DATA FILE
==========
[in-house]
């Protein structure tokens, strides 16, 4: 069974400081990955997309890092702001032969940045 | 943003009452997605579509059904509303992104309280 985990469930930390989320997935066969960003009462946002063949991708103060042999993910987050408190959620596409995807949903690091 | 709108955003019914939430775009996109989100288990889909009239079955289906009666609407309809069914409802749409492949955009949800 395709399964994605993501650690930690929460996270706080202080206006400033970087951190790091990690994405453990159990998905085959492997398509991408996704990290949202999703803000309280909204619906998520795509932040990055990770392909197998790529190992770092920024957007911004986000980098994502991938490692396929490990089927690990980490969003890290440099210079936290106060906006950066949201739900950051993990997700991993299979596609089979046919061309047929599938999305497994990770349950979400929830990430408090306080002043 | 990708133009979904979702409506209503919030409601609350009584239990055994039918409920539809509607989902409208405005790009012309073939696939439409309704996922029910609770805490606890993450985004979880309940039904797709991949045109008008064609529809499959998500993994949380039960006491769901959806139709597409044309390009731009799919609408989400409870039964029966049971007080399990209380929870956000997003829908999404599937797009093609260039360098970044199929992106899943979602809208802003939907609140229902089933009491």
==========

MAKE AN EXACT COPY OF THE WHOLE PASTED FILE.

[in-house]
């Protein structure tokens, strides 16, 4: 069974400081990955997309890092702001032969940045 | 943003009452997605579509059904509303992104309280 985990469930930390989320997935066969960003009462946002063949991708103060042999993910987050408190959620596409995807949903690091 | 709108955003019914939430775009996109989100288990889909009239079955289906009666609407309809069914409802749409492949955009949800 395709399964994605993501650690930690929460996270706080202080206006400033970087951190790091990690994405453990159990998905085959492997398509991408996704990290949202999703803000309280909204619906998520795509932040990055990770392909197998790529190992770092920024957007911004986000980098994502991938490692396929490990089927690990980490969003890290440099210079936290106060906006950066949201739900950051993990997700991993299979596609089979046919061309047929599938999305497994990770349950979400929830990430408090306080002043 | 990708133009979904979702409506209503919030409601609350009584239990055994039918409920539809509607989902409208405005790009012309073939696939439409309704996922029910609770805490606890993450985004979880309940039904797709991949045109008008064609529809499959998500993994949380039960006491769901959806139709597409044309390009731009799919609408989400409870039964029966049971007080399990209380929870956000997003829908999404599937797009093609260039360098970044199929992106899943979602809208802003939907609140229902089933009491």